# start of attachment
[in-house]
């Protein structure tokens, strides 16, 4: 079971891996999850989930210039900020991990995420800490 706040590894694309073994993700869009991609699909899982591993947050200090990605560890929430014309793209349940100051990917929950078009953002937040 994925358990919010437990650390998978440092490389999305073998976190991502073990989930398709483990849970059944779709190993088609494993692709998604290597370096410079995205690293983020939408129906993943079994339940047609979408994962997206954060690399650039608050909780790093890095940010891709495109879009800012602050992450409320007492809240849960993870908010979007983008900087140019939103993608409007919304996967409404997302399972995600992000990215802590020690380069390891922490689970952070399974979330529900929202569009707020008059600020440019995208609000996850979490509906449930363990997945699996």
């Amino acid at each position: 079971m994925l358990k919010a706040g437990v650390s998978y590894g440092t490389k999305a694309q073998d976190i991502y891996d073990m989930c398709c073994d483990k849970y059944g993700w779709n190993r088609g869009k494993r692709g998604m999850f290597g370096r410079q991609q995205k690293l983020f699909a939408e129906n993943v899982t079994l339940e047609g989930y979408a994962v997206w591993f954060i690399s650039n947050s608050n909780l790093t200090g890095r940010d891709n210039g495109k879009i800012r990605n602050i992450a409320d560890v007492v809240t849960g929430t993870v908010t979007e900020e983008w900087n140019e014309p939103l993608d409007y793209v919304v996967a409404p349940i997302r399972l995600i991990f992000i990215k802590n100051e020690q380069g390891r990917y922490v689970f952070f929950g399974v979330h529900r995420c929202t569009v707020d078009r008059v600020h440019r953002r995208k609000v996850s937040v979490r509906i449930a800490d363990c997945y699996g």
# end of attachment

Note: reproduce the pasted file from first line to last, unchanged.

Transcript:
[in-house]
């Protein structure tokens, strides 16, 4: 079971891996999850989930210039900020991990995420800490 706040590894694309073994993700869009991609699909899982591993947050200090990605560890929430014309793209349940100051990917929950078009953002937040 994925358990919010437990650390998978440092490389999305073998976190991502073990989930398709483990849970059944779709190993088609494993692709998604290597370096410079995205690293983020939408129906993943079994339940047609979408994962997206954060690399650039608050909780790093890095940010891709495109879009800012602050992450409320007492809240849960993870908010979007983008900087140019939103993608409007919304996967409404997302399972995600992000990215802590020690380069390891922490689970952070399974979330529900929202569009707020008059600020440019995208609000996850979490509906449930363990997945699996």
């Amino acid at each position: 079971m994925l358990k919010a706040g437990v650390s998978y590894g440092t490389k999305a694309q073998d976190i991502y891996d073990m989930c398709c073994d483990k849970y059944g993700w779709n190993r088609g869009k494993r692709g998604m999850f290597g370096r410079q991609q995205k690293l983020f699909a939408e129906n993943v899982t079994l339940e047609g989930y979408a994962v997206w591993f954060i690399s650039n947050s608050n909780l790093t200090g890095r940010d891709n210039g495109k879009i800012r990605n602050i992450a409320d560890v007492v809240t849960g929430t993870v908010t979007e900020e983008w900087n140019e014309p939103l993608d409007y793209v919304v996967a409404p349940i997302r399972l995600i991990f992000i990215k802590n100051e020690q380069g390891r990917y922490v689970f952070f929950g399974v979330h529900r995420c929202t569009v707020d078009r008059v600020h440019r953002r995208k609000v996850s937040v979490r509906i449930a800490d363990c997945y699996g």